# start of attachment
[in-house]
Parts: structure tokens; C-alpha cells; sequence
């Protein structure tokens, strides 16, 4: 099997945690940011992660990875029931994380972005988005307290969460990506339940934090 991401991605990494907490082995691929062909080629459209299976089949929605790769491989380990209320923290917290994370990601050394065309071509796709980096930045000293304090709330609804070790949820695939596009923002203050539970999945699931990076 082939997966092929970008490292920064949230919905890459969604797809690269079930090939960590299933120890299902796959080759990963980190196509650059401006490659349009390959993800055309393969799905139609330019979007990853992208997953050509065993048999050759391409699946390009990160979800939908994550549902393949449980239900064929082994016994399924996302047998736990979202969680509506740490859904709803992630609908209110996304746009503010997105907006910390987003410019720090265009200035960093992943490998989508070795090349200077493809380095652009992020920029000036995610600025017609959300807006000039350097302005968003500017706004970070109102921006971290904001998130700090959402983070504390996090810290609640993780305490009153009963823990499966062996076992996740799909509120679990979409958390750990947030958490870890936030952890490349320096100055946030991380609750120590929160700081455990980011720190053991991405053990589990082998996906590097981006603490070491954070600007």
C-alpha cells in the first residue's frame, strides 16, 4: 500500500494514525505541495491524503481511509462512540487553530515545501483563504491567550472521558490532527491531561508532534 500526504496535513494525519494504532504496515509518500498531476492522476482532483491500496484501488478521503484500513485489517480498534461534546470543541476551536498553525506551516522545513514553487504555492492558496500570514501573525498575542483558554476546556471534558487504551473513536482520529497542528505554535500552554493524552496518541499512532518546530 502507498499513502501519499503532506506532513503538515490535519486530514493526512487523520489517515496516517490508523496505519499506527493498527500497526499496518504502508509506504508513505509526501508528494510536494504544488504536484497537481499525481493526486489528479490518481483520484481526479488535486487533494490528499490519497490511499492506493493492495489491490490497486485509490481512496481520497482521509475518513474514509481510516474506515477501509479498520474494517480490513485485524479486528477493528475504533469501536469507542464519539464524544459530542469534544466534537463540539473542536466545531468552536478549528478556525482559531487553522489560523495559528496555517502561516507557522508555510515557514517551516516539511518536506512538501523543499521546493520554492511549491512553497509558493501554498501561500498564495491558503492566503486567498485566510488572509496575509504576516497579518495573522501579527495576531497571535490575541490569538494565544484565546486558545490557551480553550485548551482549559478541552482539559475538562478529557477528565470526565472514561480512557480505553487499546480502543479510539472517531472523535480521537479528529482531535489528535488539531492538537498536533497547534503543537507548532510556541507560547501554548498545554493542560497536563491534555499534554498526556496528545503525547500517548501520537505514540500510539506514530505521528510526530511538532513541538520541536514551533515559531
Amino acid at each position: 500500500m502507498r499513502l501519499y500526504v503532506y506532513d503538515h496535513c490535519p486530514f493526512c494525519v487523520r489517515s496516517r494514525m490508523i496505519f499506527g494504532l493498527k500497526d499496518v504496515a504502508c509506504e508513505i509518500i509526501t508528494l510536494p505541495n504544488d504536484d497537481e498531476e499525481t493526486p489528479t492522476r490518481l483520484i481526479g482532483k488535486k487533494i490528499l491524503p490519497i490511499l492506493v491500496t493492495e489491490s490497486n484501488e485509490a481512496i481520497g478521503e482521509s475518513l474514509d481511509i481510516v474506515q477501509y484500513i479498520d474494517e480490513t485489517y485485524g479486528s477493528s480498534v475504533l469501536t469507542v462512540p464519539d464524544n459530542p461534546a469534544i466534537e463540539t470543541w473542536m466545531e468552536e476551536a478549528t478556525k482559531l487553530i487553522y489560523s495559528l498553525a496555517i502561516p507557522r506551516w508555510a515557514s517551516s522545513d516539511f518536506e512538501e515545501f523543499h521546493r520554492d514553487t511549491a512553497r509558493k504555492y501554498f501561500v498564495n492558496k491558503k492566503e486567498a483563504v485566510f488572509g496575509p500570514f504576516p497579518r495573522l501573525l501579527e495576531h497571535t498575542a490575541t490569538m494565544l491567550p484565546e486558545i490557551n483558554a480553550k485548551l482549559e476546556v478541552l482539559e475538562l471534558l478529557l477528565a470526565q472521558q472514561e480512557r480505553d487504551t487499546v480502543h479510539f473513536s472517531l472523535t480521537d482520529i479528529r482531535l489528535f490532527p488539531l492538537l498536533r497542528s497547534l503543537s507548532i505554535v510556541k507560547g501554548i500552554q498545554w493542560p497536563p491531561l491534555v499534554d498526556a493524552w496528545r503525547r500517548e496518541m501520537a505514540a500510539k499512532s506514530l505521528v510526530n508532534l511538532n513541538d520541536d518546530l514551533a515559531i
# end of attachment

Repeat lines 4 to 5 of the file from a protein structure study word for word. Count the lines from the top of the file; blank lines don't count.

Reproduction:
C-alpha cells in the first residue's frame, strides 16, 4: 500500500494514525505541495491524503481511509462512540487553530515545501483563504491567550472521558490532527491531561508532534 500526504496535513494525519494504532504496515509518500498531476492522476482532483491500496484501488478521503484500513485489517480498534461534546470543541476551536498553525506551516522545513514553487504555492492558496500570514501573525498575542483558554476546556471534558487504551473513536482520529497542528505554535500552554493524552496518541499512532518546530 502507498499513502501519499503532506506532513503538515490535519486530514493526512487523520489517515496516517490508523496505519499506527493498527500497526499496518504502508509506504508513505509526501508528494510536494504544488504536484497537481499525481493526486489528479490518481483520484481526479488535486487533494490528499490519497490511499492506493493492495489491490490497486485509490481512496481520497482521509475518513474514509481510516474506515477501509479498520474494517480490513485485524479486528477493528475504533469501536469507542464519539464524544459530542469534544466534537463540539473542536466545531468552536478549528478556525482559531487553522489560523495559528496555517502561516507557522508555510515557514517551516516539511518536506512538501523543499521546493520554492511549491512553497509558493501554498501561500498564495491558503492566503486567498485566510488572509496575509504576516497579518495573522501579527495576531497571535490575541490569538494565544484565546486558545490557551480553550485548551482549559478541552482539559475538562478529557477528565470526565472514561480512557480505553487499546480502543479510539472517531472523535480521537479528529482531535489528535488539531492538537498536533497547534503543537507548532510556541507560547501554548498545554493542560497536563491534555499534554498526556496528545503525547500517548501520537505514540500510539506514530505521528510526530511538532513541538520541536514551533515559531
Amino acid at each position: 500500500m502507498r499513502l501519499y500526504v503532506y506532513d503538515h496535513c490535519p486530514f493526512c494525519v487523520r489517515s496516517r494514525m490508523i496505519f499506527g494504532l493498527k500497526d499496518v504496515a504502508c509506504e508513505i509518500i509526501t508528494l510536494p505541495n504544488d504536484d497537481e498531476e499525481t493526486p489528479t492522476r490518481l483520484i481526479g482532483k488535486k487533494i490528499l491524503p490519497i490511499l492506493v491500496t493492495e489491490s490497486n484501488e485509490a481512496i481520497g478521503e482521509s475518513l474514509d481511509i481510516v474506515q477501509y484500513i479498520d474494517e480490513t485489517y485485524g479486528s477493528s480498534v475504533l469501536t469507542v462512540p464519539d464524544n459530542p461534546a469534544i466534537e463540539t470543541w473542536m466545531e468552536e476551536a478549528t478556525k482559531l487553530i487553522y489560523s495559528l498553525a496555517i502561516p507557522r506551516w508555510a515557514s517551516s522545513d516539511f518536506e512538501e515545501f523543499h521546493r520554492d514553487t511549491a512553497r509558493k504555492y501554498f501561500v498564495n492558496k491558503k492566503e486567498a483563504v485566510f488572509g496575509p500570514f504576516p497579518r495573522l501573525l501579527e495576531h497571535t498575542a490575541t490569538m494565544l491567550p484565546e486558545i490557551n483558554a480553550k485548551l482549559e476546556v478541552l482539559e475538562l471534558l478529557l477528565a470526565q472521558q472514561e480512557r480505553d487504551t487499546v480502543h479510539f473513536s472517531l472523535t480521537d482520529i479528529r482531535l489528535f490532527p488539531l492538537l498536533r497542528s497547534l503543537s507548532i505554535v510556541k507560547g501554548i500552554q498545554w493542560p497536563p491531561l491534555v499534554d498526556a493524552w496528545r503525547r500517548e496518541m501520537a505514540a500510539k499512532s506514530l505521528v510526530n508532534l511538532n513541538d520541536d518546530l514551533a515559531i